I was both amused and irritated by Rabbi Shmuley Boteach's recent article at the Huffington Post about single-sex education and its relationship to sexual polarity and eroticism. His basic argument is that going to school with the opposite sex from an early age desensitizes the two genders towards one another, which disposes people not to marry, and if they do, dulls their erotic intimacy. It also has the effect of making boys seek out the more beautiful girls – and vise versa – which creates a hierarchy of beauty.
Noble sentiments: fairness for ugly people; more marriages; more sex for married people. Unfortunately, all of these sentiments then rest upon Biblical gender essentialism. Here it is:
This is why the Bible insists on certain incontrovertible differences that must forever remain between men and women. It says that men cannot wear a woman's clothing (Deuteronomy 22:5) and men are not to uproot the hair on their faces (Leviticus 19:27) (yes, that is the reason we Rabbis have such undeniably sexy beards). Even in external appearance, men and women are supposed to look different. In the Jewish religion, men and women sit separately in the synagogue, with a literal divider down the middle, all designed to heighten, while never overdoing, the sexual divide.
Now, if an Orthodox Jew (or an orthodox Muslim who believes the same kind of stuff) wants to think that increasing the gulf between men and women is the best way of advancing their sex lives, hey, by all means, feel free to do so. What they can't do, though, is to get past the simple fact that for great parts of history — and in the Muslim word even today — gender essentialism has been the essential backbone of oppression.
A while back I wrote a piece on Jewcy about honor(less) killings among Muslims. It's a subject that I've confronted frequently in my life (largely because it really messes me up). In my piece, I tried to suggest that not just patriarchy, but many varieties of oppression itself, are historically rooted in Manichean readings of gender:
At this point I started to wonder: how did the idea of "I am better than you" originate in the first place? More importantly, how is that idea perpetuated? The only thought that I kept coming back to, one that I am starting to believe very deeply, is that somewhere along the way every system of inequality and supremacism justifies itself by positing the existence of a purportedly "natural" inequality between man and woman, the original dualism. Man equals strong, woman equals weak, and thus lordship, supremacy, mastery, control, power, all become tied to this purportedly "natural" difference.
Now, people like the good Rabbi, Christian priests, and Muslim clerics, have had thousands of years of attempting to prove that gender essentialism doesn't engender gender supremacy (always the supremacy of males). They have utterly and thoroughly failed.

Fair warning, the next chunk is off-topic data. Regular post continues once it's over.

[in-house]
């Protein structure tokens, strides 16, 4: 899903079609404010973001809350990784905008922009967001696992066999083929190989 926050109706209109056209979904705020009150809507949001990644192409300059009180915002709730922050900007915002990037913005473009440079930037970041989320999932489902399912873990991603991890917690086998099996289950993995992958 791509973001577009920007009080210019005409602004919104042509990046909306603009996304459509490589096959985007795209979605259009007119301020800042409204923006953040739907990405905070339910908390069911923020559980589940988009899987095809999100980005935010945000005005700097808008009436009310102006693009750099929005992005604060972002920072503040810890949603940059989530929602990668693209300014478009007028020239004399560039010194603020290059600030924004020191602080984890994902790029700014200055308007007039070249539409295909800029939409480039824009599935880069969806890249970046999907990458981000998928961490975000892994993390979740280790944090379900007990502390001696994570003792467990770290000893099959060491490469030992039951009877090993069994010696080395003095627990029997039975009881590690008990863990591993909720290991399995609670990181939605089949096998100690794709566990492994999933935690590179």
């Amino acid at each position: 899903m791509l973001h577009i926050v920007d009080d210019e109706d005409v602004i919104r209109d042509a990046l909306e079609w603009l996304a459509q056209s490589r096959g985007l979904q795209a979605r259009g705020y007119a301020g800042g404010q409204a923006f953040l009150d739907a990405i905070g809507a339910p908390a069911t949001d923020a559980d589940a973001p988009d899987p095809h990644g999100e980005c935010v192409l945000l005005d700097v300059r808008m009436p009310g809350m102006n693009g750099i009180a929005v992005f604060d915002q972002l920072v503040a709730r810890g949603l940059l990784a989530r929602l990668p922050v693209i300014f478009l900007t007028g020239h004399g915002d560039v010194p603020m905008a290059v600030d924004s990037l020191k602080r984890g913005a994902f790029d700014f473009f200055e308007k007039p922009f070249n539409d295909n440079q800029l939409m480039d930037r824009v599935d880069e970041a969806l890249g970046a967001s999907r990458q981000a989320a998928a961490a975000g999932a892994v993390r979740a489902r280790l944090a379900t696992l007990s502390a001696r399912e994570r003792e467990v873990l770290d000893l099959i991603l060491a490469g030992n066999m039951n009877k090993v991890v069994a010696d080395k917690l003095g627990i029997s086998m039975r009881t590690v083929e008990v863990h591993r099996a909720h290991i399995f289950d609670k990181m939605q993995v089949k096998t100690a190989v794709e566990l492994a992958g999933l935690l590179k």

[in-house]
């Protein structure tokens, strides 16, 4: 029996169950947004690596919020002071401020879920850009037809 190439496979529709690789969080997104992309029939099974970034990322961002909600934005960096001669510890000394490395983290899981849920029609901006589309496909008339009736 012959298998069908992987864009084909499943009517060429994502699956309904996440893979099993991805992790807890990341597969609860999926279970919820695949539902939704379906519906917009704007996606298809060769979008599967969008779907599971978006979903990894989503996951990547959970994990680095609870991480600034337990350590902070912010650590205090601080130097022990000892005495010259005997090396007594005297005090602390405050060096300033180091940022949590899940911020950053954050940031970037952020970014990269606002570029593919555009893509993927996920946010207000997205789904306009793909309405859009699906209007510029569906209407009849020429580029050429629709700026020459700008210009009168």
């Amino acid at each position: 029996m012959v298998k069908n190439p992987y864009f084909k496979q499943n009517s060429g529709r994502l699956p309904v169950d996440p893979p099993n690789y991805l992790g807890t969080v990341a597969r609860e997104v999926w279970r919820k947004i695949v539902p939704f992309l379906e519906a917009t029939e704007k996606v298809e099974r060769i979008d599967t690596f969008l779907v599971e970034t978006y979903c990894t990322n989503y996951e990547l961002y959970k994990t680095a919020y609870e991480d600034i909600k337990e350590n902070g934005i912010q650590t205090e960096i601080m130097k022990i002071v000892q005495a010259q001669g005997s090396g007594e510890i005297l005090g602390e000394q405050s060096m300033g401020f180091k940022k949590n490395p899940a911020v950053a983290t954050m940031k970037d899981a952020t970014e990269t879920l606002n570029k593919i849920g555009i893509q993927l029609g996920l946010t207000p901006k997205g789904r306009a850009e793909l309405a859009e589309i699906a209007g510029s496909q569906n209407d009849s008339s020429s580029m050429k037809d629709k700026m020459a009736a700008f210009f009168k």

I am not sure why, then, they should get another chance, even if they are now able to repackage their gender essentialism with 'hip' terms like 'sexual polarity.' Give me a break.
What we should be really focusing on is trying to emphasize the shared humanity of men and women. Why should we believe that a man's desires or fetishes are any different from a woman's? Just because our parts look different? Again: we tried looking at the world like that, and all we did was alienate women — and excise them from legal, literary, social, and cultural spheres of society.
There is something even more pernicious in the Rabbi's comments, though, and since he's focusing on the Jewish-American community he probably doesn't realize it, but the argument he's advancing is precisely the argument used to advance the burqa.
Just in case we don't know what a burqa is — it covers a woman from head to foot in a cloth, often even covering her eyes. It's that thing everyone from the Huffington Post to ultra-right Evangelicals and Jews are always trying to "save" those "poor Muslims" from.
I was talking to a prominent Muslim cleric a few years ago and we were discussing Islamic modest dress, specifically the hijab and niqab. He is a very honest and learned man and is always willing to accept multiple readings of scripture. At the conclusion of our conversation, he conceded that there were multiple ways of reading the Quranic Arabic upon which veiling is premised.
Lacking any further scriptural support for his position, he proposed the Rabbi's argument: "If my woman is covered, it makes me more wont to have sex with her when we're alone."
At which point I proceeded to lose respect for him.
Nevermind how pathetic it is to rest one's religiosity — or salvation — upon one's groin; the fact is, if you accept the idea that men will find women more arousing when they are not always in front of their eyes, you will very soon have men who will say a) remove these women from places where us men hang out or b) if they must be around then cover them up in black so its like they are not here.
The world has seen enough of that.
The rabbi no doubt has good intentions, as do the many Muslim leaders who espouse similar sentiments. However, the way to create more warmth and empathy between men and women isn't to separate them, but to cultivate and raise and rejoice in them as if they were essentially — here's where that word is useful — the same creature.
God is one. So should be us humans.